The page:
Graphic Design: Building a Better World
We understand your love for exceptional graphic design! This field is a game-changer, capable of tackling the most urgent issues of today. In this article, we highlight the key figures, educational platforms, and resources that are driving a shift towards a more impactful future in design. Keep reading to discover the artists, schools, queer platforms and magazines on graphic design.
Education equips you to become not only a graphic designer but a critical thinker and skillful practitioner who can develop outstanding concepts for visual communication. Here are some tips:
LABASAD is the only exclusively online design school that delivers classes 100% live – this gives students an in-person experience in an online format and this is how we guarantee such a unique, high-quality learning experience.
It is one of the world’s leading design schools, recognized internationally for its forward-thinking and renowned professors and alumni.
Here you can investigate all the nuances of type design and typography, become familiar with interdisciplinary research, work with moving image or on projects for real clients.
Whether you’re a seasoned podcast enthusiast or new to the medium, finding the perfect one can be as daunting as navigating a crowded bookshop. Fear not! Some of the exciting podcasts await below:
On Design offers a contemplative look at design through numerous lenses. Particularly great for deepening your understanding on the hows and whys behind the work of leading industry figures, On Design also serves as an amazing collection of conversations on how each guest sees the world.
Founders of the Graphic Support Group podcast, the duo explore the emotional and psychological dimensions of design practices via their podcast. Talking to “a cadre of amazing graphic designers”, they hack away at “past traumas, spiritual mantras, PSDs, PTSD and inner peace”, their site explains.
For those wanting to focus on branding and keeping up with everything creative agency-related, Private View(s) is for you. the podcast came out of wanting to expose the wider industry to the “inspiring” conversations it gets to hear every day. Private View(s) breaks down studio processes, studio culture, topics and issues everyone needs to consider when creating a brand.
The club is a community and directory for LGBTQIA+ designers. It’s the first data project of its kind on the queer design experience. The organisation hopes to foster change in the industry. It has revealed that queer designers are underpaid, overworked and more likely to experience microaggressions and homophobia at work.
Peckham-based charity arts organisation Intoart has unveiled Trifle, a groundbreaking multi-disciplinary design studio. Notably, Trifle is the first of its kind in the UK, with all of its work crafted by talented artists and designers who have learning disabilities.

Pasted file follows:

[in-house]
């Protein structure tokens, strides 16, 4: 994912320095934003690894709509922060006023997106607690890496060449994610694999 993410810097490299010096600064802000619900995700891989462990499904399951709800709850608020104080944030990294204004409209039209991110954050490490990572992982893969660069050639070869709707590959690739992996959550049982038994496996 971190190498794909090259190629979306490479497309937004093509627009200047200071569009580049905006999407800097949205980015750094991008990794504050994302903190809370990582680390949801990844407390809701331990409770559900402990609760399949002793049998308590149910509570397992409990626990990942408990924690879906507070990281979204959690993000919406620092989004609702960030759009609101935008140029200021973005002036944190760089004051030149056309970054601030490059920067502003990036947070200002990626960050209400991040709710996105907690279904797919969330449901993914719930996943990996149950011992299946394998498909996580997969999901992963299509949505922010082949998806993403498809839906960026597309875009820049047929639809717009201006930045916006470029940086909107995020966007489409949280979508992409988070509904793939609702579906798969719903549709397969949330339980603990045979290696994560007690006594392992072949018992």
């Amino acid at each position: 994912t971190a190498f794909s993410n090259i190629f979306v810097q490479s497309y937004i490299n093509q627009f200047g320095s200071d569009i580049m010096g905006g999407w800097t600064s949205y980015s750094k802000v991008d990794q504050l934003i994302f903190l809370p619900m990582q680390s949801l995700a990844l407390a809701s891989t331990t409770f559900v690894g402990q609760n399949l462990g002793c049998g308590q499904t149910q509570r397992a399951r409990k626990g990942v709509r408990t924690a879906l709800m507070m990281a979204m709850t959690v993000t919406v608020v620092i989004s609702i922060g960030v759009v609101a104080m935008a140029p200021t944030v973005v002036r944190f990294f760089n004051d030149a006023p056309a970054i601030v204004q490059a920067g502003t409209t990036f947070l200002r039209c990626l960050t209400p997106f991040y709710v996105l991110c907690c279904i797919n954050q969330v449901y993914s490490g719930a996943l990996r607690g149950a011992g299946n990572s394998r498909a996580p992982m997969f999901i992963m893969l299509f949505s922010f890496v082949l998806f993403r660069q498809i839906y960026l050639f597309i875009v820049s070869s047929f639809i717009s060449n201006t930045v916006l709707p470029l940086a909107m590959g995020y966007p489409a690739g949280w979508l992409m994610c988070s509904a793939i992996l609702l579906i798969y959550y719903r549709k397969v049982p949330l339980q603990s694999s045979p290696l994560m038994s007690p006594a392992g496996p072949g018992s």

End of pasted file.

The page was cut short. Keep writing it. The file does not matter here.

With an eccentric design approach and platforming writing from the periphery, the magazine aims to bring back “the community, enthusiasm and sheen. The Forever team were simply keen to get a bit of diversity of content and visual difference on the shelves.
Here is a hand-picked selection of talents in the graphic design world, doing exciting work in their fields. They are crafting a unique and important voice in the world of graphic design right now:
Angela Lian has built a design playground using dance, TikTok video art and her body. Many of Angela’s designs – both personal and professional – feature dance alongside design elements as an important means of expression.
‘NOT is about going beyond nice, polite, rational and respectful- to surprise, inspire and incite. To turn a simple thought into something that turns heads and blows minds.’
Another project The Rodina, headed by a designer Tereza Ruller tests strategies of performance art, play, and subversion.
Mood for some old-fashioned sustainable works? Andrei Dominiq, AKA James Junk, is a graphic designer based in Southern California. With a specialty in vintage poster design, creative direction and video storytelling, Andrei’s work is exclusively digital – he’s all about saving paper, ink and electricity. Andrei’s designs focus on mental health, creativity and self-development, especially as a queer person of colour.
Laura Hilbert, on the contrary, builds an identity you can feel and create with your hands by using the technique of printing on clay. Every part of the visual identity is made out of screen-printed clay, deformed, photographed and digitally edited. The result is viscerally smushed, pressed, pulled, thumbed and full of streaky ink – in short, fantastic.
And finally, Josu Larrea who uses graphic design as a tool to understand gender, space and identity. Basque graphic and motion designer Josu Larrea has an aesthetic that’s hard to pin down, and for good reason. Every piece in Josu’s portfolio feels fully realised and incredibly fresh and exciting.
Cover images: (c) Carmen Acevedo, (c) KABK